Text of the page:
The Lianhua Film Company became the leading progressive studio of the 1930s. Symphony of Lianhua is a rarely seen showcase of short films by eight directors, many of whom later worked in Hong Kong. Cai Chusheng’s Five Little Brothers is an early cinematic exploration of children’s lives and Zhu Shilin’s contribution is one of the first Chinese horror films. Other films range from comedy to social realism. Fei Mu’s evocation of a young girl’s dreams parallels German Expressionist explorations and is his only surviving short film — only four of his films are still in existence, although he made almost 20. Fei Mu went on to direct Springtime in a Small Town, a masterpiece of psychological cinema considered one of the greatest Chinese films of all time, then moved to Hong Kong in 1949. In Si-Tu Huimin’s Two Mao, a portrait of the disparity between rich and poor in Shanghai, Jiang Qing (later, Mao’s wife) plays a small part. She later had the film withdrawn from circulation as she did not wish people to know she had acted in Shanghai before the war. —The 5th Asia-Pacific Triennial of Contemporary Art
Born in Shanghai to Cantonese parents, but raised in Chaoyang, Shantou, Guangdong, Cai Chusheng worked in low-level positions in several small studios during the 1920s, before eventually joining Mingxing Film Company as a director’s assistant to Zheng Zhengqiu, another Chaoyang-native. Cai later joined the Lianhua Film Company where he directed a handful of mainstream popular films including Spring in the South and Pink Dream (both 1932). He would not cement his reputation as a leading leftist filmmaker until after the Japanese attack in 1932, when Cai, like many of his colleagues, shifted towards increasingly progressive or leftist filmmaking. This shift can be seen in output after 1932, including the class-struggle dramas Dawn Over the Metropolis (1933), Song of the Fishermen (1934), and the proto-feminist New Women (1934), which starred Ruan Lingyu. Song of the Fishermen, for example, was a major box office success in Shanghai where it played for 87 days, and… read more
Born in Shanghai, China, Fei Mu is considered by many to be one of the major film directors prior to the Communist takeover in 1949. Known for his artistic style and costume dramas, Fei made his first film, 1933’s Night in the City (produced by the Lianhua Film Company), at the young age of 27, and he was met with both critical and popular acclaim (the film, unfortunately, is now lost). Continuing to make films with Lianhua, Fei directed films throughout the 1930s and became a major talent in the industry, with films like 1936’s Blood on Wolf Mountain (often seen as an allegory on the war with Japan) and 1935’s Song of China, a glorification of traditional values that was part of the New Life Movement. Later, Song of China became one of the few films that had a limited release in the United States.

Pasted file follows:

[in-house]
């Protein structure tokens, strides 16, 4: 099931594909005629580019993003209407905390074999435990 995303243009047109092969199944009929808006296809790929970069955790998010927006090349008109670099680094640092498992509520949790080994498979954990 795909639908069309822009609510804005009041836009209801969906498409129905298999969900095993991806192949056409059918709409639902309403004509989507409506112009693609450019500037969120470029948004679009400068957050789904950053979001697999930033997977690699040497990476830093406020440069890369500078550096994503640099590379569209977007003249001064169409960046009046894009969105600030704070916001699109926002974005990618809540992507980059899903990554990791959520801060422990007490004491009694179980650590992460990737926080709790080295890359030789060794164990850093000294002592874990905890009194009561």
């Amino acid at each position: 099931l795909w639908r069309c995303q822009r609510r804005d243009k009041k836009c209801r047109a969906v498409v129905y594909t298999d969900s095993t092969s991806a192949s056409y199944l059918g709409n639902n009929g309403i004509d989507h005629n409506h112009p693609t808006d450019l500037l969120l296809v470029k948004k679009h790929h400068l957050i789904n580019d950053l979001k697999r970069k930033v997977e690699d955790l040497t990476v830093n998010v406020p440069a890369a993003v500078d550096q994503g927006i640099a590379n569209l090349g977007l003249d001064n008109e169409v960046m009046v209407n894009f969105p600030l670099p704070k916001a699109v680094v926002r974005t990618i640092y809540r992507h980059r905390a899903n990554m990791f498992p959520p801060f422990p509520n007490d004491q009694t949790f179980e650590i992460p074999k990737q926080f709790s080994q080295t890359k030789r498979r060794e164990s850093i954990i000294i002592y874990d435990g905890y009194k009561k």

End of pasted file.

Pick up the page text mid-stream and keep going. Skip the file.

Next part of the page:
Fei’s legacy as one of China’s greatest directors was sealed with his 1948 influential masterpiece Spring in a Small Town about a love triangle in post-war China (it was later remade… read more
Sun Yu was born on March 21, 1900 in Chongqing (Chungking), Sichuan province, to an intellectual family which valued education highly. Sun’s father, who had been a successful scholar at the provincial level during the Qing (Manchu) dynasty, was a historical researcher who traveled around China, and as a boy Sun Yu often went along, which added considerably to the future filmmaker’s experience and knowledge. The family later moved to Shanghai, where Sun Yu saw his first movie in a theater.
After graduating from middle school, Sun Yu passed the entrance exams for admission to Qinghua University, where movies and poetry became his twin passions. In his third year, he entered a film reviewing competition and won the grand prize. Among the judges in the competition were future Chinese film directors Zhu Shilin and Fei Mu, while the chair of the panel was Luo Mingyou, who as the head of the Lianhua (United Photoplay Service) Film Company would one day rewrite the history of Chinese… read more
Zhu Shilin (27 July 1899 – 5 January 1967) was a Chinese film director, born in Taicang, Jiangsu, China. Zhu began his career in the thriving film industry of Shanghai, directing actresses like Ruan Lingyu with the Lianhua Film Company. After the war, Zhu moved to Hong Kong, where he founded the Longma Film Company along with fellow Shanghai emigrant Fei Mu.
Between 1930 and 1964, he directed 80 films. Two of his films, Sorrows of the Forbidden City (1948) and Festival Moon (1953) were ranked in the Hong Kong Film Awards’ Best 100 Chinese Motion Pictures. —Wikipedia